|Never Forgotten, a new folktale about slavery, hope, and courage|
Written by Patricia McKissack
Illustrated by Leo and Diane Dillon
Schwartz & Wade, 2011
Random House Children's Books
Kindergarten and up
48pp, 3100 words, 710L
Folk Tale, Culture, Poetry
The drums speak
A single message—a warning:
Of pale men riding in large seabirds
With great white wings.
Of men with the blue of the sky in their eyes,
Who steal upriver
Through the Great Forest mists
And into the Savannah Lands in search of slaves—
Hear the moans and groans of their captives—
Hundreds, thousands stolen.
We rarely speak of the Taken,
But I will, just once,
Because you asked.
Told in 21 non-rhyming poems, this imagined tale of an African father communicates the pain and longing which must be felt by a parent whose child has been taken from them. The story follows Mufasa, a boy born in West Africa, the eighth in a line of skilled blacksmiths. Mufasa loves his savannah home, but one day he disappears. Back in the village, his father consults with the spirits of Earth, Fire, Water, and Wind. Each in their turn tries to rescue or find the kidnapped boy, but they are powerless to free him from the slavers. In the end, the father receives some consolation, and the glimpses we see of Mufasa show him to be courageous and enterprising, shaping his own destiny as best he can, with the indomitable spirit of a lion.
What I Love:
|An interior illustration of |
the slave market, by Leo and Diane Dillon
and creates layers of story, a cautionary tale to never forget the cruelties of the past. The story seed was a comment she heard in Barbados, that hurricanes are mother Africa searching for her children. She has chosen to tell the story in poetry, harkening back to the oral traditions of Mali, where the Griots kept their people's history intact through storytelling. The words are achingly well-chosen. The text is spare. McKissack makes three thousand words feel like five hundred.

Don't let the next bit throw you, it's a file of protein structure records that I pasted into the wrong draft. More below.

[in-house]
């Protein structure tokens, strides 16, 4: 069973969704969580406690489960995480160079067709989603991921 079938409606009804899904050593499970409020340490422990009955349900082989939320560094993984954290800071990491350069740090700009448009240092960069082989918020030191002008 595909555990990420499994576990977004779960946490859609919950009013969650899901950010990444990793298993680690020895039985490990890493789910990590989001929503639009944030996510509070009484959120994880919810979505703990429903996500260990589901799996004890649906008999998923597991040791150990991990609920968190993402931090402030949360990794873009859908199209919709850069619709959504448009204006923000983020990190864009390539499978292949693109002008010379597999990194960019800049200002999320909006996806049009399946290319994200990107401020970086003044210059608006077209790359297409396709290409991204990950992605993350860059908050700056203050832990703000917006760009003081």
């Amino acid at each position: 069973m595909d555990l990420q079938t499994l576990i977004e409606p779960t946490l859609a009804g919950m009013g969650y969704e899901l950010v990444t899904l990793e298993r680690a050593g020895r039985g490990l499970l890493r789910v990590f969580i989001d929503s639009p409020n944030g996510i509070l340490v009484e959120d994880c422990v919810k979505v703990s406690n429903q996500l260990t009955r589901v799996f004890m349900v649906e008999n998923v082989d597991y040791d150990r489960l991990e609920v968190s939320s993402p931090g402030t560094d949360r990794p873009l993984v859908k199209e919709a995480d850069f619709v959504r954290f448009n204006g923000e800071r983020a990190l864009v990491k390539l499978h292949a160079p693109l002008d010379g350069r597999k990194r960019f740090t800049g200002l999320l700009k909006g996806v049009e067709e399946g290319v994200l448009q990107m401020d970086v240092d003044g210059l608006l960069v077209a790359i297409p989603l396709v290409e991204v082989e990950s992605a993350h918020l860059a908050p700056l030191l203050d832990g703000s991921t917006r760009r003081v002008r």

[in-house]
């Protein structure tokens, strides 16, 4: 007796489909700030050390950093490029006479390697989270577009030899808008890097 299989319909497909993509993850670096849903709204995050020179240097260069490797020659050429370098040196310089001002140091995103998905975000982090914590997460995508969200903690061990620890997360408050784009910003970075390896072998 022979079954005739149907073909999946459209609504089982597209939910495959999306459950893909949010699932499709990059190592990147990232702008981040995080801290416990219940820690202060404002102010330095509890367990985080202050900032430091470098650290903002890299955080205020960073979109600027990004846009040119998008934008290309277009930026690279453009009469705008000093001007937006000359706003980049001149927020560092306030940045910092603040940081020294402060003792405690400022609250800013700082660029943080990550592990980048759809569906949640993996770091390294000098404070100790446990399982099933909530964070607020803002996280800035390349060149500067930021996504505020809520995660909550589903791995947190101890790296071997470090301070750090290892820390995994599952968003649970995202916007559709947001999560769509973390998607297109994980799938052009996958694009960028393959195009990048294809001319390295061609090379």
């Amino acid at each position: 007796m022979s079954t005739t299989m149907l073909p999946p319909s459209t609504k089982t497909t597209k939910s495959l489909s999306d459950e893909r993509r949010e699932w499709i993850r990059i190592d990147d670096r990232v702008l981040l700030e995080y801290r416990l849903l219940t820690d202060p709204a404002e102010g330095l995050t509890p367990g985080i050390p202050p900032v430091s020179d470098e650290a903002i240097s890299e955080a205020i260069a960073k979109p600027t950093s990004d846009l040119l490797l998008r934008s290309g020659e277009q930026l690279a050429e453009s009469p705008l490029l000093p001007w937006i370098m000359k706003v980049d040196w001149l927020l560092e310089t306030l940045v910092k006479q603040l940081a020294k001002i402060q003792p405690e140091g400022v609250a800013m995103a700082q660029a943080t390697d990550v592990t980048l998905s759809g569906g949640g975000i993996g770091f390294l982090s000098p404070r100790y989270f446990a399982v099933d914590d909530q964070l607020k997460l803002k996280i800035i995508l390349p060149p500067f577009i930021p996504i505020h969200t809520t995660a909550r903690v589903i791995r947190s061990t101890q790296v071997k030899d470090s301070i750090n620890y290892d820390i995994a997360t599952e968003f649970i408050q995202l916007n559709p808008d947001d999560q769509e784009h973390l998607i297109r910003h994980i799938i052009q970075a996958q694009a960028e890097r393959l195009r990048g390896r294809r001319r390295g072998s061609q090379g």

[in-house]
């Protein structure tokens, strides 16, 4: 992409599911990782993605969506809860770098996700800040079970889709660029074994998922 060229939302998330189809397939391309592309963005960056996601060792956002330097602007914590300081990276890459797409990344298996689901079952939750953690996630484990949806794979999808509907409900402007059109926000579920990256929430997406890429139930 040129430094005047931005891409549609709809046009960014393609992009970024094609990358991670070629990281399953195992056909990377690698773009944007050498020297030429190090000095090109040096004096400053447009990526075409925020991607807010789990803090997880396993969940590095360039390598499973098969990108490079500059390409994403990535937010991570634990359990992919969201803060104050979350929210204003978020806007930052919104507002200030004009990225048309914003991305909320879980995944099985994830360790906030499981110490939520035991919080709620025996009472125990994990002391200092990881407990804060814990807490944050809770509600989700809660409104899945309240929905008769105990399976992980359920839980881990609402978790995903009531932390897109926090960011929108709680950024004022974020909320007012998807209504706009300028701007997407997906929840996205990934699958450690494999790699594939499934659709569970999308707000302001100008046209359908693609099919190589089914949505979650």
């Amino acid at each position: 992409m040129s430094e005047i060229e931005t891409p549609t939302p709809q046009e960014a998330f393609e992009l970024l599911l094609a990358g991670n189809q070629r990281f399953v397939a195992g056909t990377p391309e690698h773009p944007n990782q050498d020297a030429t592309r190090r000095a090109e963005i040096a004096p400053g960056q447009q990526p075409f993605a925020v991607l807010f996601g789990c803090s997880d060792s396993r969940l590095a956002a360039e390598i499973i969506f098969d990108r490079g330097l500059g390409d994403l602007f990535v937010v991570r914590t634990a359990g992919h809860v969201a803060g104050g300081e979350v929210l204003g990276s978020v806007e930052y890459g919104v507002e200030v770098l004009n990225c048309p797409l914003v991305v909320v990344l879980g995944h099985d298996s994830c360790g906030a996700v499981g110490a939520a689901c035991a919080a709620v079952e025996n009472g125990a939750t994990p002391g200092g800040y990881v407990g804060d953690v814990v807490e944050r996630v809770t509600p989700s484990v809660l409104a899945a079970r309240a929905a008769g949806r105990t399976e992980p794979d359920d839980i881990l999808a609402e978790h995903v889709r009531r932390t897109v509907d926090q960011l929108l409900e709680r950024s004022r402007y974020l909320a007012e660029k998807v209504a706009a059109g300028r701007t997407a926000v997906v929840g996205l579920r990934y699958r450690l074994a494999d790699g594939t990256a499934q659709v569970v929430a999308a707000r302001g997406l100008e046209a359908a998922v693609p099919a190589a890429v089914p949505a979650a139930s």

Leo and Diane Dillon have painted decades of stunning artwork. The illustrations for this picture storybook are no exception. The stained glass effect of the watercolors and acrylics is a fitting accompaniment to the poems. The jewel-tones are like sun reflecting off the ocean. Like the rich fabrics of West Africa. Like the vibrancy of the Caribbean Islands. All together, this book is powerful, and lovely, and sad: one that should be read and loved by families everywhere.
|KiinderArt has instructions for teaching a kente fabric craft.|
3. Did you know the rich legacy African-American blacksmiths have left to America? Start your search with the Lowcountry Digital History Initiative or the National Park Service. Trace the roots further back to the West African blacksmiths on The Metropolitan Museum of Art's website.
4. African storytelling techniques made their way to the islands. Read about Caribbean folklore history from Stabroek News. You'll find familiar folktale characters on RealJamaica and read about living storytellers who are carrying on the tradition at CaribbeanBeat.
5. TeacherVision has compiled lesson plans for teaching African folktales. Use the sample stories from the AnikeFoundation or some of those found on VictoriaFalllsGuide.
6. Brown Bookshelf has posted an enlightening and encouraging interview with the author. And you'll find a powerful interview with the illustrators on Kirkus.
7. Check out these and more Perfect Picture Books at your local library.
|Reviewed by Clara|
|Reviewed by Joanna|
|Reviewed by Susanna|
|Reviewed by Joanne|
|Reviewed by Lindsey|
|Reviewed by Joy via Jilanne|
|Reviewed by Kirsten|
|Reviewed by Beth|
Have you reviewed a Perfect Picture Book along this theme? Please leave the link in the comments below. Thanks!
Check out all the recommended titles for Perfect Picture Book Friday
for Friday, March 31, 2017 available on Susanna Leonard Hill's blog.